Crenshaw Mafia

Mcgoo, of Biltwell, Chop Cult, and Snafu fame sent over this press release, about some big wheeled hellride bikes…-


Steady lurkers on the SNAFU Facebook and website have no doubt seen my rambling tomes to all things new, improved and high-tech.

Well, this July I will be heading to Taiwan to inspect production on SNAFU’s Crenshaw and Hawthorne UDJ MTB’s, our humble brand’s first foray into full-stop bikes for full-sized riders. As fun bikes go, I’m as proud of these machines as any in my career. Erik Westergaard at Bulletproof Concepts and SNAFU MTB pro Mike Montgomery provided invaluable input during both bikes’ development, and we couldn’t have created these machines without them. Thanks, gentlemen.

The MSRP $1,299 SNAFU Crenshaw and $999 Hawthorne UDJ MTB’s are built on the same SNAFU Crenshaw Project frame.

This chassis features small-diameter straight-gauge 4130 chromoly tubing with an externally butted seat mast, butted and tapered rear stays and a CNC-machined 4130 chromoly head tube for integrated headsets. Braze-ons include removable T/T cable guide/stops leading to a set of removable U-brake bosses on the underside of the seatstays, plus the standard battery of hydro cable guides leading to the rear disk caliper mounts on the left rear dropout. Said dropouts are laser-cut 6mm 4130 chromoly. The weight of the frame only is 2.69k/5.8 lb. This is a laudible accomplishment for a full-featured rigid freeride MTB frame.

In a nod to SNAFU’s freestyle roots, the Crenshaw Project frame also features removable cable stops on the head tube for setting the bike up with a cable detangler. This is in fact how the Crenshaw complete bike comes stock, and SNAFU’s C-lever, Mobeus detanlger and UDJ-specific top and bottom AstroGlide cables control the Tektro Lyra mechanical rear disk brake. The SNAFU Crenshaw is the first complete UDJ MTB to come equipped with proven SNAFU freestyle brake accessories, and this spec makes the Crenshaw superbly well suited for progressive trail and street riding.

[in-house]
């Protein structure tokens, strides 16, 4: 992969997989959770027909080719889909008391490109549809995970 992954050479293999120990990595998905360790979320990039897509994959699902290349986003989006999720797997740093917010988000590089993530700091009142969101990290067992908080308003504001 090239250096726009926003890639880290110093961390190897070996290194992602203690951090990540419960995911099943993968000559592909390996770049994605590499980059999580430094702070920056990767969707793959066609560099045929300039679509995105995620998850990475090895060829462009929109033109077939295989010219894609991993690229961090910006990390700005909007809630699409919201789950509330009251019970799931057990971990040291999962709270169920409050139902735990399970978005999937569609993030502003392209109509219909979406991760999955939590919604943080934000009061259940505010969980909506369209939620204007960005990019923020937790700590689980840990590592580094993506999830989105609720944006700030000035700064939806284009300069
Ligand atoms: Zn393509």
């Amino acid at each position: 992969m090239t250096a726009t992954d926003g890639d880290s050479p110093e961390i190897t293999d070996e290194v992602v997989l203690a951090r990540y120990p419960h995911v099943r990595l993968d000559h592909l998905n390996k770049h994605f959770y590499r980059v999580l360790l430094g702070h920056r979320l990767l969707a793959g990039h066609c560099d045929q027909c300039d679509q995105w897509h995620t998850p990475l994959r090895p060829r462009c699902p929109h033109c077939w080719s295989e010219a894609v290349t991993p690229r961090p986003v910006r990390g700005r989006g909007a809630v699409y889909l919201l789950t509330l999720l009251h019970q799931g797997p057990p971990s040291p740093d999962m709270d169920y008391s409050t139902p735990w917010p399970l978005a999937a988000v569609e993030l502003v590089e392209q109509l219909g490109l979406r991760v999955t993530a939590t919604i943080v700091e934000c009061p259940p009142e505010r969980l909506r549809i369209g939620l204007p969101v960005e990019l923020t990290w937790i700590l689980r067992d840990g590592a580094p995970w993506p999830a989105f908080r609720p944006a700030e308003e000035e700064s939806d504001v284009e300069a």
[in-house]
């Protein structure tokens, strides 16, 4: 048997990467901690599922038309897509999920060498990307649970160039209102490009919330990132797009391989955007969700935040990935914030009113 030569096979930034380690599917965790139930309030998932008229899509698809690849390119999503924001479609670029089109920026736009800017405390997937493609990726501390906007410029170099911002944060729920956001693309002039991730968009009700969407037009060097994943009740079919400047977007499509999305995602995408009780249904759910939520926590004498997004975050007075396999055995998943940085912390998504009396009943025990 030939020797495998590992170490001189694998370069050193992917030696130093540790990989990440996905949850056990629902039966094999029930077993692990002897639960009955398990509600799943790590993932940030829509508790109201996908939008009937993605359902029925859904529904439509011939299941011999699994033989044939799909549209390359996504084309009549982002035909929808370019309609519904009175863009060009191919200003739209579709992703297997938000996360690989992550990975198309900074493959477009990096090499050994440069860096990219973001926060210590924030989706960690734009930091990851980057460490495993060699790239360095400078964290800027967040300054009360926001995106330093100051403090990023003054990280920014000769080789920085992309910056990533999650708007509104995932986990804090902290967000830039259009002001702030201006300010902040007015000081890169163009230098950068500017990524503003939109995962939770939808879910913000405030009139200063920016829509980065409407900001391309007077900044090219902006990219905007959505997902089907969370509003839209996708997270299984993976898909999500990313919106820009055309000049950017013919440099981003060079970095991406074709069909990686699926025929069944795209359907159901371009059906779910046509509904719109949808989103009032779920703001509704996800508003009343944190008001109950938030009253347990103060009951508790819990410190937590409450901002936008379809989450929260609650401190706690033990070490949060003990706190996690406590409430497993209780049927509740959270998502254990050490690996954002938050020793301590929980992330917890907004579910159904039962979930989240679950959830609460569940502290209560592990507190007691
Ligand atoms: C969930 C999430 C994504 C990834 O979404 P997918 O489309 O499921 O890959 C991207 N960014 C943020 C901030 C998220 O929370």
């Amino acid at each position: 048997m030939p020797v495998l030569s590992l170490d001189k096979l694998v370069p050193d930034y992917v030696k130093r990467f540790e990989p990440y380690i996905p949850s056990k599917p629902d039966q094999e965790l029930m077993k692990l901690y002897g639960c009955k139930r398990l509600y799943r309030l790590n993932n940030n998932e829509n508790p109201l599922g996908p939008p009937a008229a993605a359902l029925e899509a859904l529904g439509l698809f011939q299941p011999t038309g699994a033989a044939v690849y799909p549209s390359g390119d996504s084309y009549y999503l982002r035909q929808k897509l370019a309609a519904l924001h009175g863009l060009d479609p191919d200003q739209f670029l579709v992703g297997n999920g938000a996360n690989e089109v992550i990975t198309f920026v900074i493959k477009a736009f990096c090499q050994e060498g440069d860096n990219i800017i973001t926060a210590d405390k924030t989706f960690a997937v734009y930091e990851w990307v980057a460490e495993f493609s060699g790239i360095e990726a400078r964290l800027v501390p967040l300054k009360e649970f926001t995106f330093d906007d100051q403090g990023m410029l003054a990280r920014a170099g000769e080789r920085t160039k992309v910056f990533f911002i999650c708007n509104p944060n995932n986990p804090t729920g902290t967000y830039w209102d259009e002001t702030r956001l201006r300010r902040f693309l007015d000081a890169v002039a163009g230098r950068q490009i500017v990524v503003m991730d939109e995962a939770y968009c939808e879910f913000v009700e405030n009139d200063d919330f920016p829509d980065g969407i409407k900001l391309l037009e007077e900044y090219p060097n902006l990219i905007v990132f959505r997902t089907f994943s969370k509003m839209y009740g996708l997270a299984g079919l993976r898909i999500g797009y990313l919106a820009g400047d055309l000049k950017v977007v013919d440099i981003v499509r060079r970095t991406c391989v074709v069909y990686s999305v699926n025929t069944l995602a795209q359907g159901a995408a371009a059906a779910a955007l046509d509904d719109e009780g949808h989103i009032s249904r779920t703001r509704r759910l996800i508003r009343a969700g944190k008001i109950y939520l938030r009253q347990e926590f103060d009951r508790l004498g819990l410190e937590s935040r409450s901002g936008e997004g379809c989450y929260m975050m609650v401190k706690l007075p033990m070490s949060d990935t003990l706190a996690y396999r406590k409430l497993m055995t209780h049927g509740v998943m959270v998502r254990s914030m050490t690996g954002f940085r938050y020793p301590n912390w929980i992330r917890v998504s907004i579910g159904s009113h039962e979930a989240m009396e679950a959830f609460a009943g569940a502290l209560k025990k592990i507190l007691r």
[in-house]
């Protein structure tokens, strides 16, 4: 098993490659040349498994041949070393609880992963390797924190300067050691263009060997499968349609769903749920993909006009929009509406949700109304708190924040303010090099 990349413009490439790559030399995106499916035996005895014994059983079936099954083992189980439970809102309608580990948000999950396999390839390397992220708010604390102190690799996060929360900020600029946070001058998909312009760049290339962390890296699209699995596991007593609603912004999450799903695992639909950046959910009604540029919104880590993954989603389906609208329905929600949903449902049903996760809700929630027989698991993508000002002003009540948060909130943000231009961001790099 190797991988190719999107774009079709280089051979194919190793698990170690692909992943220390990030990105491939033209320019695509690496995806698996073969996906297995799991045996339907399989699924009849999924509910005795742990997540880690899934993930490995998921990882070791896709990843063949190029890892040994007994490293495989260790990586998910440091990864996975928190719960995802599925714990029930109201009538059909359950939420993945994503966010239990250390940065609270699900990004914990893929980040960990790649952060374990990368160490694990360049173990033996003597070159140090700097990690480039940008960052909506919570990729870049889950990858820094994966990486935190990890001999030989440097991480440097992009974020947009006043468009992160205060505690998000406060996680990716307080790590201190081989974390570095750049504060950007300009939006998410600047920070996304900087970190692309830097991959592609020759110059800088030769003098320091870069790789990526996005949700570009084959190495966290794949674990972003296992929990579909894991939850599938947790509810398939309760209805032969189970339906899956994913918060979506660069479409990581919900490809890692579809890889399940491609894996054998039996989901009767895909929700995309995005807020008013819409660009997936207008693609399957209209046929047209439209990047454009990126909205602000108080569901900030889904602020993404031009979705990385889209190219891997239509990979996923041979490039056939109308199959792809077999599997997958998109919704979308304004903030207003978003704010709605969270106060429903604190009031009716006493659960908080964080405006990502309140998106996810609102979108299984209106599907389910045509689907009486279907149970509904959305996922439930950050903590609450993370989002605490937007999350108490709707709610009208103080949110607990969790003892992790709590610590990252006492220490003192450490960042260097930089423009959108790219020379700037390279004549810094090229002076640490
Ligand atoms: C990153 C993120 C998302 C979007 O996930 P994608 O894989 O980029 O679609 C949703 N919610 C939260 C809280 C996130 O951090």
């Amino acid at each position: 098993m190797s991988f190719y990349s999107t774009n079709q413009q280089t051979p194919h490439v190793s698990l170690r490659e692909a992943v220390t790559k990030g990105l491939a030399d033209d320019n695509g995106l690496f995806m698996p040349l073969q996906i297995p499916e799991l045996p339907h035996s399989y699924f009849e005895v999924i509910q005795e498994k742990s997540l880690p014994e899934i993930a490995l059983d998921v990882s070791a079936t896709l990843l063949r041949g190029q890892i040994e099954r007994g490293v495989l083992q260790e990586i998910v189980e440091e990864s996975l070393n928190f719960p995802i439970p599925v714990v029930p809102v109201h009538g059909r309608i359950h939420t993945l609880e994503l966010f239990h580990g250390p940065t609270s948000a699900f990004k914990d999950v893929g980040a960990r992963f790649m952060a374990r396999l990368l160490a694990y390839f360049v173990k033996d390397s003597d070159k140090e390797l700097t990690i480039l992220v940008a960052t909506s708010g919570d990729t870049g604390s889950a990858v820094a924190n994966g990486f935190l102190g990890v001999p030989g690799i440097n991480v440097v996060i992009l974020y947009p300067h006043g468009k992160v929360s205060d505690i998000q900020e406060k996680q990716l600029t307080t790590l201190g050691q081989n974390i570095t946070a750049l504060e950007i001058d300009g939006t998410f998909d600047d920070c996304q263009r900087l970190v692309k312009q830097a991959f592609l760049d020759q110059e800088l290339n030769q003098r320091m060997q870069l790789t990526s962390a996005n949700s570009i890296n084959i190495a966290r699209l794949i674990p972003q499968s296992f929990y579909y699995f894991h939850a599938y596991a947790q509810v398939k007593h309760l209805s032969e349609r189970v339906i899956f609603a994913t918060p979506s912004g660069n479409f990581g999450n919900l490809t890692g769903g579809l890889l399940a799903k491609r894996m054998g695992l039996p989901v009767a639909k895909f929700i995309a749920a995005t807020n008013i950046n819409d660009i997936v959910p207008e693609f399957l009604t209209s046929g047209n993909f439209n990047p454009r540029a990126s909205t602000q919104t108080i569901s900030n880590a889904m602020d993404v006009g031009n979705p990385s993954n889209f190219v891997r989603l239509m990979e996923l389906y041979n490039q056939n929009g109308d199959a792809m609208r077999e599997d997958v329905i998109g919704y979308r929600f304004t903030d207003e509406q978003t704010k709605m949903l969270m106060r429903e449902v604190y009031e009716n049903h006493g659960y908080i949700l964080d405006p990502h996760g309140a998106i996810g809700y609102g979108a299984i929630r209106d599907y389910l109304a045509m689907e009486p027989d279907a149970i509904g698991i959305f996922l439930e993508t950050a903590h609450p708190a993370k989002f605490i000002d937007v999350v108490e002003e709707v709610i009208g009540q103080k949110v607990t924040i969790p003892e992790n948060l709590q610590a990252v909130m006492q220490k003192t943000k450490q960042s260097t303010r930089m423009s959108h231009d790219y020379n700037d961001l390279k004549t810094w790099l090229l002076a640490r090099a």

No conversation about handling and performance would be complete without mentioning geometry. The Crenshaw Project frame measures up as follows:

T/T length – 22.5″
H/T angle = 72°
S/M angle = 72°
BB height (center to ground with 457mm long/3″ travel fork) = 12.75″
Chainstay length (center to center) = 15.5″
Wheelbase = 40.125″

The combination of a short rear end, spacious front compartment and steep head angle, comparatively speaking, makes the Crenshaw and its stablemate a balanced bike for manuals and an able carver on trails and tarmac. In short, it handles like a oversized BMX machine, which in the age of brakeless bikes with one-inch-long seatposts isn’t a bad thing.

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